Just when you were least expecting it ... the Hit-Grabbing Haiku Contest is back!
It had seemed like a good idea when it was announced, almost a year ago. Let's discover which words best attract Web surfers by staging a cheesy contest! Add a veneer of redeeming cultural merit by requiring that the words be put into classic haiku form--three lines of five, seven, and five syllables. And the contest initially seemed a success. Some 100 aspiring haiku came zipping in to kausfiles' laptop.
Then ... nothing. Months passed. The human genome was decoded. The votes were counted. And recounted. But still, silence. The editor of kausfiles was suspected of indolence, but in fact he was reeling under a barrage of technical questions. The plan had been to just post poems on separate pages on the kausfiles.com site, and see which pages got more visits. But Web experts raised suspicions about what such a contest would prove. Would the pages ever be listed on any search engines? Is kausfiles even crawled by search engine spiders? Even if it is, how many hits can you attract by being the 55 millionth link listed for "Britney Spears"? How could such a contest be staged, anyway, without allowing participants to rig the game by repeatedly hitting their own haiku? What if the number of hits is affected by something as simple as which poem appears first on the site?
The kausfiles board of directors retreated. They began to doubt themselves. And then they decided toignore the naysayers! Two factors helped change their minds: 1) The large volume of entries submitted in good faith, some of which have something approaching actual literary merit; and 2) the results of an initial test, in which two competing poems were secretly posted on the kausfiles.com site. The poems did, it turned out, attract a number of hits greater than zero. More important, they attracted different numbers of hits. One poem won.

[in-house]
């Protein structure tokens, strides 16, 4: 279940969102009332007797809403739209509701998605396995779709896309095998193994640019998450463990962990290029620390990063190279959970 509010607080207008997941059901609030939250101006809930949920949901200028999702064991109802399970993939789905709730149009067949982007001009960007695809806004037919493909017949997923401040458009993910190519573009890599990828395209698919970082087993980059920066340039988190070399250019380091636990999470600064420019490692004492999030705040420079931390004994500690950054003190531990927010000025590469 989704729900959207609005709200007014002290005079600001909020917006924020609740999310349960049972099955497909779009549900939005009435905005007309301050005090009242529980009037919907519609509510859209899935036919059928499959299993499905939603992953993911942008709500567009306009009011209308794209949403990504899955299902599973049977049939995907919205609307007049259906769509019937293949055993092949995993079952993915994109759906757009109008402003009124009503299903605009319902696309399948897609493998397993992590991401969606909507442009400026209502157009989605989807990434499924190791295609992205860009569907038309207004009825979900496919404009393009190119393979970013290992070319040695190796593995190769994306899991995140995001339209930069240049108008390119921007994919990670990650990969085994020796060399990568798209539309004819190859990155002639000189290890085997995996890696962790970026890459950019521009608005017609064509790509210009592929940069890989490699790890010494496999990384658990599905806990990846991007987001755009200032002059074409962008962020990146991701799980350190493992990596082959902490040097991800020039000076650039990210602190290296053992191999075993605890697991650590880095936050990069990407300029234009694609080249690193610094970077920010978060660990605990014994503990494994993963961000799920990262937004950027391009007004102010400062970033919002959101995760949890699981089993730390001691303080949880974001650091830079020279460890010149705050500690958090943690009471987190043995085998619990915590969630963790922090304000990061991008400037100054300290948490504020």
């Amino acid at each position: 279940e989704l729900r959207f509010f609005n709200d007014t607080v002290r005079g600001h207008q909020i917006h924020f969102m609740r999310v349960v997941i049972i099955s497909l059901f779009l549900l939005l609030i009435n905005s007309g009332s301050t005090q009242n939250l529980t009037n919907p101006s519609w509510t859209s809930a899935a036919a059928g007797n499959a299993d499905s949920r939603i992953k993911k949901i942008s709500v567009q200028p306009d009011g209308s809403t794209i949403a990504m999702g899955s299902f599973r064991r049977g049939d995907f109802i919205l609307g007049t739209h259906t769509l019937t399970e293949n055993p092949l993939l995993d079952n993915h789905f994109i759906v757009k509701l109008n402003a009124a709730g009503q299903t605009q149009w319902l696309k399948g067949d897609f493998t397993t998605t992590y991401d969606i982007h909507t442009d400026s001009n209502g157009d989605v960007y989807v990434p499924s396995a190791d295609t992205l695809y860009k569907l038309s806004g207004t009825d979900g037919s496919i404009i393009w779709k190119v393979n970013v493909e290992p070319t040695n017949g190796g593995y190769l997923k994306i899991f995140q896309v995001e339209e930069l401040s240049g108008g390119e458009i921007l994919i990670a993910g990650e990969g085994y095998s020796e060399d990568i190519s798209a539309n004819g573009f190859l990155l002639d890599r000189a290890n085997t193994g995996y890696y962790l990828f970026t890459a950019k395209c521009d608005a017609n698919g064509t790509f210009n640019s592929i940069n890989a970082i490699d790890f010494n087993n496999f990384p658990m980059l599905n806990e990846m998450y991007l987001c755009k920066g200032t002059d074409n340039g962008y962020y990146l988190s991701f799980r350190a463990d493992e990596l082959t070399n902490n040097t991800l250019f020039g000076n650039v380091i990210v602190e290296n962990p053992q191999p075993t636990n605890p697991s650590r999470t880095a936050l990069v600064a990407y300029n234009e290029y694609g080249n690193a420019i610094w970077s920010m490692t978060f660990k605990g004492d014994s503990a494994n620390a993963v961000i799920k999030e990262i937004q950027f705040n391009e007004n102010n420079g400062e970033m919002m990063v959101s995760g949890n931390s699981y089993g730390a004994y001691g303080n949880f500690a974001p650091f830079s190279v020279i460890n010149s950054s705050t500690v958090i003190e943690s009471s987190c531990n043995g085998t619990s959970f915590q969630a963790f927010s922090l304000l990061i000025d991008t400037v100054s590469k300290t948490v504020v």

True, neither haiku attracted many hits, but did that matter? So this is a low-scoring contest, like a baseball game! The other technical problems, too, seem to melt away with further thought.
Is the kausfiles.com site crawled? Yes!
What does it mean if one poem attracts more hits? Who knows? It means the poem wins the contest.
How does a poem attract hits? Figuring that out is your problem, not mine.
What good does it do to be the 55 millionth Web page listed for "Britney"? It may not do much good at all. Maybe it would better to be the 25th link that pops up for "Turkish origami." This is one of the many subtle strategic choices entrants must make.
So the contest is back on. That means each week two poems will be posted somewhere on my site. After a week, the order of the poems will be reversed, and then they'll be left up for another week. At that point I'll look at my stats program and see which haiku has been hit on more often. The winning poem will remain on the site; the losing poem will be replaced by a new challenger--and so on, in single-elimination, death-match fashion until eventually it's time to declare an overall winner.
The action so far? Kausfiles' own, proprietary entry
'N Sync sex! Linux
Operating System! Kate
Winslet nude stock tips!
was defeated, 22-19, by the forceful, if somewhat traditional, challenger submitted by kausfiles reader "S" of Alaska:
Britney Spears naked
Pamela Anderson Lee
Free money sex teen
Next week, our new champion haiku will be matched against an evocative entry from "P" of New York:
Restaurant War: Sex
Sirens Gwyneth, Madonna
eat, drink, scream, sob, kiss.
Color commentary: The challenger's last line is actually good, but "good" may not count for beans in this league! And neither entry pursues the revolutionary "Turkish origami" strategy. But the contest isn't over till it's over!
Start your engines.